• 'Biotic Pump' Theory Suggests Forests Drive Wind and Rain

    It took over two-and-a-half-years for the journal Atmospheric Chemistry and Physics to finally accept a paper outlining a new meteorological hypothesis in which condensation, not temperature, drives winds. If proven correct, the hypothesis could have massive ramifications on global policy—not to mention meteorology—as essentially the hypothesis means that the world's forest play a major role in driving precipitation from the coast into a continent's interior. The theory, known as the biotic pump, was first developed in 2006 by two Russian scientists, Victor Gorshkov and Anastassia Makarieva of the St. Petersburg Nuclear Physics, but the two have faced major pushback and delays in their attempt to put the theory before the greater scientific community. >> Read the Full Article
  • The Great Stink Bug

    Oregon State University is studying how to use bug-on-bug warfare to stop this crop-damaging pest. The insect arrived in the eastern United States in the late 1990s and has since spread to more than 30 states. This non-native bug was found in Portland in 2004 and has since shown up in 13 Oregon counties, including all of the Willamette Valley. The pest has caused major commercial crop damage in many eastern states but so far it has had minimal impact on Northwest crops. >> Read the Full Article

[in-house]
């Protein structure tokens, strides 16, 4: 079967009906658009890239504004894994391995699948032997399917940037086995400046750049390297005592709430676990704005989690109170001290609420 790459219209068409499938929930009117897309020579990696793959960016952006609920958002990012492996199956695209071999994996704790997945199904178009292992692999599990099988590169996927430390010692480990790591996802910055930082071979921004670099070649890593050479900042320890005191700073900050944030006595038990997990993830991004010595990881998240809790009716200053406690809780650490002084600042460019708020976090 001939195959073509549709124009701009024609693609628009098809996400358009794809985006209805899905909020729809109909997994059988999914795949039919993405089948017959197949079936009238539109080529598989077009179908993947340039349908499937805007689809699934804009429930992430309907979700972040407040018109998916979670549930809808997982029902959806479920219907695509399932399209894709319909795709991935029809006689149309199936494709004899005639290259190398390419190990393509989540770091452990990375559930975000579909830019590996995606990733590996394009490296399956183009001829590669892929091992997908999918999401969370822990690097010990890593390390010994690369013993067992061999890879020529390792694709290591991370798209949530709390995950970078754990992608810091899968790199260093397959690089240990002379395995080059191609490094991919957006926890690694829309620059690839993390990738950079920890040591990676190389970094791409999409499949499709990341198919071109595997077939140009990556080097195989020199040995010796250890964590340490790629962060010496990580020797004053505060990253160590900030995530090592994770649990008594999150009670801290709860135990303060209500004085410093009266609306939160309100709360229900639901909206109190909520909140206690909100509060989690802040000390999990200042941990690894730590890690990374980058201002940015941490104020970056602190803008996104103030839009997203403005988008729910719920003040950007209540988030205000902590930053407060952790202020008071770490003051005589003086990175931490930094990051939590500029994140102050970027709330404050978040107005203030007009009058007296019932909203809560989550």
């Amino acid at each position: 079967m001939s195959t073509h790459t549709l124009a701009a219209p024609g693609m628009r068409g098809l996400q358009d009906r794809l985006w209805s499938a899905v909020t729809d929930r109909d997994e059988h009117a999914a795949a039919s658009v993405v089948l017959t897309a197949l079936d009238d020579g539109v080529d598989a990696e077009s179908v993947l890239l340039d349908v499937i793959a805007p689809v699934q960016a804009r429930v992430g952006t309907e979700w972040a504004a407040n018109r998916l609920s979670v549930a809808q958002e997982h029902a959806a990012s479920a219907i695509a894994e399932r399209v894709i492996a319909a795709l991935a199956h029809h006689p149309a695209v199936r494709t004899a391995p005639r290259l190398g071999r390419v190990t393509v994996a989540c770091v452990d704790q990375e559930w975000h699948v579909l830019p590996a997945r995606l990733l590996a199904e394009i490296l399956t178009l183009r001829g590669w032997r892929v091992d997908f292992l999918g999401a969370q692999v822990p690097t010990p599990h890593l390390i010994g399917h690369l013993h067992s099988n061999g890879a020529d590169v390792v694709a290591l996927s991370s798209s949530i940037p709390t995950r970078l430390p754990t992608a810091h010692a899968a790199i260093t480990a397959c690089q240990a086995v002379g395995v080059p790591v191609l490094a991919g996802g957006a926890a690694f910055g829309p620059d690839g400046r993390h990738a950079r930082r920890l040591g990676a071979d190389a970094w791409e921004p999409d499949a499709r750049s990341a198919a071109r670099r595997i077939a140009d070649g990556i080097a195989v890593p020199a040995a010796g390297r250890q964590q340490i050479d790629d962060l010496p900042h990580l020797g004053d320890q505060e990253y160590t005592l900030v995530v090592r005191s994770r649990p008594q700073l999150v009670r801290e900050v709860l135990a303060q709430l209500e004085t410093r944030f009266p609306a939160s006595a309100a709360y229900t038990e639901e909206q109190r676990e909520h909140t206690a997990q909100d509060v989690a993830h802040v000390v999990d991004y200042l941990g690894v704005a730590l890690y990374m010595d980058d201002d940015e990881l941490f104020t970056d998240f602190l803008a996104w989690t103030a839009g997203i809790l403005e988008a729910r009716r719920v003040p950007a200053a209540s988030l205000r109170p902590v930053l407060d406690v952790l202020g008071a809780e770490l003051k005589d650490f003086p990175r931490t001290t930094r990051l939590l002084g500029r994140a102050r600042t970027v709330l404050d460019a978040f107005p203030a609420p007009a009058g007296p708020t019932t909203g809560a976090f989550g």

• US Fish & Wildlife Service Considering Reintroducing Wood Bison to Alaska

    North America's largest land animal will roam the Alaskan wilderness once again if a plan unveiled last week is approved. Wood bison, a subspecies of the more familiar plains bison, once lived throughout Alaska and much of western Canada but haven't been seen in the state's wilderness for more than a century due to hunting and other factors. That may be about to change: The U.S. Fish and Wildlife Service announced a plan Jan. 17 to reintroduce the beasts, according to the Alaska Dispatch, a news website. Several groups have been trying to reintroduce wood bison for more than a decade. Some Alaskans have rejected the idea of introducing an animal listed under the Endangered Species Act for fear that this might interfere with gas and oil development, the Dispatch reported. (Habitats of endangered animals often cannot be used for certain commercial activities.) >> Read the Full Article
  • Livestock falling ill in fracking regions, raising concerns about food

    While scientists have yet to isolate cause and effect, many suspect chemicals used in drilling and hydrofracking (or "fracking") operations are poisoning animals through the air, water, or soil. Last year, Michelle Bamberger, an Ithaca, New York, veterinarian, and Robert Oswald, a professor of molecular medicine at Cornell's College of Veterinary Medicine, published the first and only peer-reviewed report to suggest a link between fracking and illness in food animals. >> Read the Full Article
  • Dung Beetle

    Dung beetle occurs in coastal dunes and marshes around the Mediterranean Basin. They are also known as scarab beetles that were sacred to the ancient Egyptians. These insects roll balls of dung across the earth just as the sun god Ra rolled across the sky. A team of scientists from South Africa and Sweden have recently published a study indicating that there was a grain of truth in this belief. They found that these beetles use celestial navigation to roll their balls of dung in a straight path. The beetles orient themselves with star clusters and the wide band of star light we know as the Milky Way. These beetles were astronomers. >> Read the Full Article
  • How Many Species Can You Name?